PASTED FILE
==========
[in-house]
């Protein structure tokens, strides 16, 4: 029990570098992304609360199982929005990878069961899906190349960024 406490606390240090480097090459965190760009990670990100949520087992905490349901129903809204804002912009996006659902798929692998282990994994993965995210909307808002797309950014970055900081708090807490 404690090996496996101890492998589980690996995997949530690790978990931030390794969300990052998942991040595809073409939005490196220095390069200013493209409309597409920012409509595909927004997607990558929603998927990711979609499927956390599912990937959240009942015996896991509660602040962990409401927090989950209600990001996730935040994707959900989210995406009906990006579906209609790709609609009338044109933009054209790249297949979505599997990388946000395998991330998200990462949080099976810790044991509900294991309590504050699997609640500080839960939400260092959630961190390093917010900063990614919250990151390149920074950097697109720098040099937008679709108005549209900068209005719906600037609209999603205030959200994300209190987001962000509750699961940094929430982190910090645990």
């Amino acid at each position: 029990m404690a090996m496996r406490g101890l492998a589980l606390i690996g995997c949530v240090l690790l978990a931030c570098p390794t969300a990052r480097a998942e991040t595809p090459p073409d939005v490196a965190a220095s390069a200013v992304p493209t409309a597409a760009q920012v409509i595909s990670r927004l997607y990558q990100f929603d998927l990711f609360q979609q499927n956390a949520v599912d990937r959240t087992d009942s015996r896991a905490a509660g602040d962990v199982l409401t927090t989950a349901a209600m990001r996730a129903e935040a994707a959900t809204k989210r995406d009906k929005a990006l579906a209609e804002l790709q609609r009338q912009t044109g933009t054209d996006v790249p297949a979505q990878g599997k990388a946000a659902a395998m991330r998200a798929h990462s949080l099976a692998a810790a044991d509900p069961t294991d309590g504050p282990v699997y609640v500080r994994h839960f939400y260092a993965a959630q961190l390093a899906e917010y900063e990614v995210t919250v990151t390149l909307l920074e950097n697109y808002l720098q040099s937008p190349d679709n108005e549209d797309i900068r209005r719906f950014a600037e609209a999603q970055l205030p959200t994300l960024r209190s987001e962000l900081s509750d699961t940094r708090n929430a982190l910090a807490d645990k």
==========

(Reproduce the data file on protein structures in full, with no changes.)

[in-house]
């Protein structure tokens, strides 16, 4: 029990570098992304609360199982929005990878069961899906190349960024 406490606390240090480097090459965190760009990670990100949520087992905490349901129903809204804002912009996006659902798929692998282990994994993965995210909307808002797309950014970055900081708090807490 404690090996496996101890492998589980690996995997949530690790978990931030390794969300990052998942991040595809073409939005490196220095390069200013493209409309597409920012409509595909927004997607990558929603998927990711979609499927956390599912990937959240009942015996896991509660602040962990409401927090989950209600990001996730935040994707959900989210995406009906990006579906209609790709609609009338044109933009054209790249297949979505599997990388946000395998991330998200990462949080099976810790044991509900294991309590504050699997609640500080839960939400260092959630961190390093917010900063990614919250990151390149920074950097697109720098040099937008679709108005549209900068209005719906600037609209999603205030959200994300209190987001962000509750699961940094929430982190910090645990």
């Amino acid at each position: 029990m404690a090996m496996r406490g101890l492998a589980l606390i690996g995997c949530v240090l690790l978990a931030c570098p390794t969300a990052r480097a998942e991040t595809p090459p073409d939005v490196a965190a220095s390069a200013v992304p493209t409309a597409a760009q920012v409509i595909s990670r927004l997607y990558q990100f929603d998927l990711f609360q979609q499927n956390a949520v599912d990937r959240t087992d009942s015996r896991a905490a509660g602040d962990v199982l409401t927090t989950a349901a209600m990001r996730a129903e935040a994707a959900t809204k989210r995406d009906k929005a990006l579906a209609e804002l790709q609609r009338q912009t044109g933009t054209d996006v790249p297949a979505q990878g599997k990388a946000a659902a395998m991330r998200a798929h990462s949080l099976a692998a810790a044991d509900p069961t294991d309590g504050p282990v699997y609640v500080r994994h839960f939400y260092a993965a959630q961190l390093a899906e917010y900063e990614v995210t919250v990151t390149l909307l920074e950097n697109y808002l720098q040099s937008p190349d679709n108005e549209d797309i900068r209005r719906f950014a600037e609209a999603q970055l205030p959200t994300l960024r209190s987001e962000l900081s509750d699961t940094r708090n929430a982190l910090a807490d645990k």